Le Singe Est Dans L’Arbre (or, Tie Your Hair Back, Violet)

#2 Miami – Port Au Prince – L’Hotel De Plaza, Champs De Mars.

The hotel wake up call is for 4am local time. According to my body, it’s really 9am. So I’m sure it should feel okay. I jolt awake in a bed the size of an ocean, swimming in white sheets.

Dark and warm, with a wind. Ta ra, Miami.

On the plane. A fluttering as I realise the French parts of the safety announcment are incomprehensible. It sounds like French in places. I glance up at the screen because I have, of course, been half heartedly ignoring it: wanting to be world savvy, nonchalant, cool, of course but lacking the courage to openly read my book and risk the ire of a conscientious/sadistic air steward. Anyway. It’s not French. Creole, I hazard a guess. Oh God. Mon Dieu. If this is the dominant language. My school girl/au pair language fumblings are not going to hold up. Shit. Mon Dieu. Merde.

Headphones in. Dive for French dictionary. Rehearse. Push play on familiar voices. Keep me safe Withered Hand, Billy Liar, Hailey Beavis, Franz Nicolay, A New International and The Starlets. Tie your hair back, Violet. Breathe.

Port Au Prince airport. I’m on the aisle seat, can just make out mountains, haze. Suitcase fine, passport fine, customs fine. None of the usual bumpf of shops, cafes every two feet. It’s efficient. A huge tourism poster for Sans Souci Palace in the North. I’ve read about that one. Pink bricks, placed one by one by slaves with the utmost cruelty. Or indifference.

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And then I’m out. To a small lobby, just concrete and glass, and outside is heat and pale hard yellow dirt, corrugated shelters and an iron rail barrier. And so many people, waiting, leaning, walking slowly.

I search for a sign with my name, hands on suitcase. I’m praying that my details got through to Camille and Rodney, that they made sense, that I wrote them correctly.

Flanked by two faces, one male, one female. They’re professionally dressed, with identification, and they’re adamant that I’m not going outside until I know what I’m doing. They try to persuade me to order a taxi with them. I don’t feel hustled, just a concern. I am so very obviously strange here.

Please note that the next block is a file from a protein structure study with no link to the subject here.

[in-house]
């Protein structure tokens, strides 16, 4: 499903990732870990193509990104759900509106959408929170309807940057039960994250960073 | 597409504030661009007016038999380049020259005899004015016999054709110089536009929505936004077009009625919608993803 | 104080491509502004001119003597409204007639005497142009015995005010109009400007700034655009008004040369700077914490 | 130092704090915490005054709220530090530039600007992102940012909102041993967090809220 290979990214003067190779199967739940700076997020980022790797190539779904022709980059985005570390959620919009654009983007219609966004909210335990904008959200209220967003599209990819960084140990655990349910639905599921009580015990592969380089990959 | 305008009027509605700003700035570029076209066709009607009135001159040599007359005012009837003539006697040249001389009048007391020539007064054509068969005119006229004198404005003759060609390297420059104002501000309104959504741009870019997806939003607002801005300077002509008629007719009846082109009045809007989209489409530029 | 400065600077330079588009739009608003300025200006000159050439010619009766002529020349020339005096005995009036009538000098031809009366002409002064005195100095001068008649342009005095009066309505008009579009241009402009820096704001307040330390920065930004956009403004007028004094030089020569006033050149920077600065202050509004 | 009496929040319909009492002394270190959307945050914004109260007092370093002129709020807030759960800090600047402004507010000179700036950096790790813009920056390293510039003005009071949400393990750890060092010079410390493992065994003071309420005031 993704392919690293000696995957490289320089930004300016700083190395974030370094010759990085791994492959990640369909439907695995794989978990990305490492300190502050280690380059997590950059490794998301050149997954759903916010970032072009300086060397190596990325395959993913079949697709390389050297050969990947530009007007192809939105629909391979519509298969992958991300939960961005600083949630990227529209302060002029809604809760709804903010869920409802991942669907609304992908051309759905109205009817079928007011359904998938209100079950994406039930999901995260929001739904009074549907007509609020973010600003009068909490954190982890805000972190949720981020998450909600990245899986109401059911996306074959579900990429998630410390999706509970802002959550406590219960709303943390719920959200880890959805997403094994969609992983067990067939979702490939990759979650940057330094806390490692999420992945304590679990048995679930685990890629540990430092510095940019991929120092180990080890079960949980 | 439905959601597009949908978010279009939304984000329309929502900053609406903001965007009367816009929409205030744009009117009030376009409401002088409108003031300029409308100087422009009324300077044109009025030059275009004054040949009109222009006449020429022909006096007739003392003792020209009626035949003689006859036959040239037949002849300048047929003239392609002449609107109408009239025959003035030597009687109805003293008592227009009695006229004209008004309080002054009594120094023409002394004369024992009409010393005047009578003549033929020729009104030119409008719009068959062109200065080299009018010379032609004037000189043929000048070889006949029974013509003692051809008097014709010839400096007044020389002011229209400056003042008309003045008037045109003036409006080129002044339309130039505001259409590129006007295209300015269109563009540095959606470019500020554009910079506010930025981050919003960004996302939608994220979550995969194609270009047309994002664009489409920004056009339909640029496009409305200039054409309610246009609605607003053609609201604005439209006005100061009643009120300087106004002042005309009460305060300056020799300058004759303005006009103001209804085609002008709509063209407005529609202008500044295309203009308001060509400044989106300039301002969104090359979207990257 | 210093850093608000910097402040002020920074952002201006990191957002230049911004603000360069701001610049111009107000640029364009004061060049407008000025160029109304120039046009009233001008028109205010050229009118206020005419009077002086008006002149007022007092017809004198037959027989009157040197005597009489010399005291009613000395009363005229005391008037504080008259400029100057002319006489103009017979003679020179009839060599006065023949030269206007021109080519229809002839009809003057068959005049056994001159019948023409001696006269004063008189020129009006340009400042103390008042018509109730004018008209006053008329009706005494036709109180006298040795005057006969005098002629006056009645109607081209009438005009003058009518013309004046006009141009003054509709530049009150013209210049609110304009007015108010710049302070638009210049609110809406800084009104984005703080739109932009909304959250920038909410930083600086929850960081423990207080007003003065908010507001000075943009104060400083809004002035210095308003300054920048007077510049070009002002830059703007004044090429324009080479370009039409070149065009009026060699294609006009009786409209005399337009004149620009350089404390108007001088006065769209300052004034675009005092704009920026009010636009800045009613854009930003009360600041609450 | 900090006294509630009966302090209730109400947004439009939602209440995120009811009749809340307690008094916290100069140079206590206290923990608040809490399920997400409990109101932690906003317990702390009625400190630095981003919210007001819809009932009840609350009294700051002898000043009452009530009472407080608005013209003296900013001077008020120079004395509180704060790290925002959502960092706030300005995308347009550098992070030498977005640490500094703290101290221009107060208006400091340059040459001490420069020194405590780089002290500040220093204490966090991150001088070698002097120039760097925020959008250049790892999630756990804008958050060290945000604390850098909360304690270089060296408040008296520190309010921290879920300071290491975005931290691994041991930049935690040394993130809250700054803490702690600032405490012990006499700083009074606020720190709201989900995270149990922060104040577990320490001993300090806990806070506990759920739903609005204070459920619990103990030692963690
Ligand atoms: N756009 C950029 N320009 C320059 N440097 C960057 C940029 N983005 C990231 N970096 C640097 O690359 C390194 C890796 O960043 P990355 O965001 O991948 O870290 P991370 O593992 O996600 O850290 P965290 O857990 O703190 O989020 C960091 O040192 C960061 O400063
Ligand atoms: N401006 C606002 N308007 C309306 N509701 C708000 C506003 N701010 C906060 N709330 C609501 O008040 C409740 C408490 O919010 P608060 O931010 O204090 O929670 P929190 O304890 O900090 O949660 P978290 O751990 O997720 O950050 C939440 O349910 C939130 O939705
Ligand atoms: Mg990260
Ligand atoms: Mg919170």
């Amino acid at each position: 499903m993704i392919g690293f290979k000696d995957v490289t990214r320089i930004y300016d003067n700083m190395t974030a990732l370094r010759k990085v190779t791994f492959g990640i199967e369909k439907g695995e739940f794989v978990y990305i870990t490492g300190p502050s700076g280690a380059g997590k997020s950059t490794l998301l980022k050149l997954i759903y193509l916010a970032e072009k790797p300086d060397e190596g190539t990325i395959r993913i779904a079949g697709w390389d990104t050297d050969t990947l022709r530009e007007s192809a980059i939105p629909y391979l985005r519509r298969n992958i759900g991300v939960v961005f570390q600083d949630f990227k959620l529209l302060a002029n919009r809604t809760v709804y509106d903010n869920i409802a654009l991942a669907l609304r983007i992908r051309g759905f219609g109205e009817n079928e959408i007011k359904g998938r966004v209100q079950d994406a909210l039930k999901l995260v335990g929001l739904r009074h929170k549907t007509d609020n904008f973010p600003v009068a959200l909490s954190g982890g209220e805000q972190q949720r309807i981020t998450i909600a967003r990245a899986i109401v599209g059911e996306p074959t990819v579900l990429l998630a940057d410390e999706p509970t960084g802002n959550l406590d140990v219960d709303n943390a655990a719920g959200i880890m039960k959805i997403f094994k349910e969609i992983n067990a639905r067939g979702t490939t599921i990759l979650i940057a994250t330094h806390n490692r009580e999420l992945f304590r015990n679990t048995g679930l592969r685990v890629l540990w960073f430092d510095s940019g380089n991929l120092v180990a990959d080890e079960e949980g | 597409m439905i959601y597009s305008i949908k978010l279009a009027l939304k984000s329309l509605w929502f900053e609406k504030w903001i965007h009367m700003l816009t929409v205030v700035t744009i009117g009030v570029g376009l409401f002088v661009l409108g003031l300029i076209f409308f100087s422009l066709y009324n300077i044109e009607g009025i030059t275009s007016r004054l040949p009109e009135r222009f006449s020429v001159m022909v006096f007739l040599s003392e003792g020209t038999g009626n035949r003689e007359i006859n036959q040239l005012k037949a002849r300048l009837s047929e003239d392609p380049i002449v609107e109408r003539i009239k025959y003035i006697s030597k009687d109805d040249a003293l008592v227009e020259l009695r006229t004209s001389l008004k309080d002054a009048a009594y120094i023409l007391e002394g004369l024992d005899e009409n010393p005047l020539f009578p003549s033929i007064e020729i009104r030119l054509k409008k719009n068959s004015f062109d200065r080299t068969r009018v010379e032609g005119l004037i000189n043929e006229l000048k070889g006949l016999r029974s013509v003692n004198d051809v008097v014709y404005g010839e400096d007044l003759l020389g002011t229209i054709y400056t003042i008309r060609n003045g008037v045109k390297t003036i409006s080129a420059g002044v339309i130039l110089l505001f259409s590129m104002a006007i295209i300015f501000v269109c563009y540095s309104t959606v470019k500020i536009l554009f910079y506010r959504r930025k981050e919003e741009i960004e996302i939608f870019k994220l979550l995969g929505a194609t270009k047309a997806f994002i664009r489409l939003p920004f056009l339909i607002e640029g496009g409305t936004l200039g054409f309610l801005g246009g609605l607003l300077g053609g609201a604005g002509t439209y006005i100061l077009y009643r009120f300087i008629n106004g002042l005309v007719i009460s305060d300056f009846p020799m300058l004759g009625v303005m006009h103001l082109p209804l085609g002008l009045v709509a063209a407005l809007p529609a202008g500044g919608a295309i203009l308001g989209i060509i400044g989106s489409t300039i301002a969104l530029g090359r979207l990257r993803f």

I try.

Merci, mais j’attends quelu’un, je suis ici pour un conference litteraire.

This seems understood. I’m not moving anyway. Neither are they. We all face the window, staring hard at the makeshift signs.

C’est quelle heure? Ah oui, je suis un peu tot. Je vais rester ici justqu neuf heures et demie, et puis…peut etre

I see a pale sign arrive. R….Mc…

C’est moi! C’est moi!

I’m excited. They’re excited. It’s all going to be fine.

The man takes my bag to the car, the driver smiles but is silent. I try some French again but it’s either too horrible, or he speaks Creole. Which is more likely. I settle for silence. There is too much to look at. So many faces. Concrete, thrust through with wires like exposed nerves, tendons. Colour everywhere. A particular shade of blue green, the colour of the sea over white sand before a reef. The streets are rubble.

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The traffic is crazy, and there are no rules although also, miraculously no accidents. The dominant vehicles are minbuses, packed with grave faces. They come complete with carnival armour, welded or nailed on. Mad Max on acid, a fairground apocalypse. Over the windscreen, on the bumpers, a variation on the following phrases.

Vision de l’eternite

Don a Dieu

Madonna

Patience, au nom de Jesu.

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Still fluttering. But it’s going to be okay.

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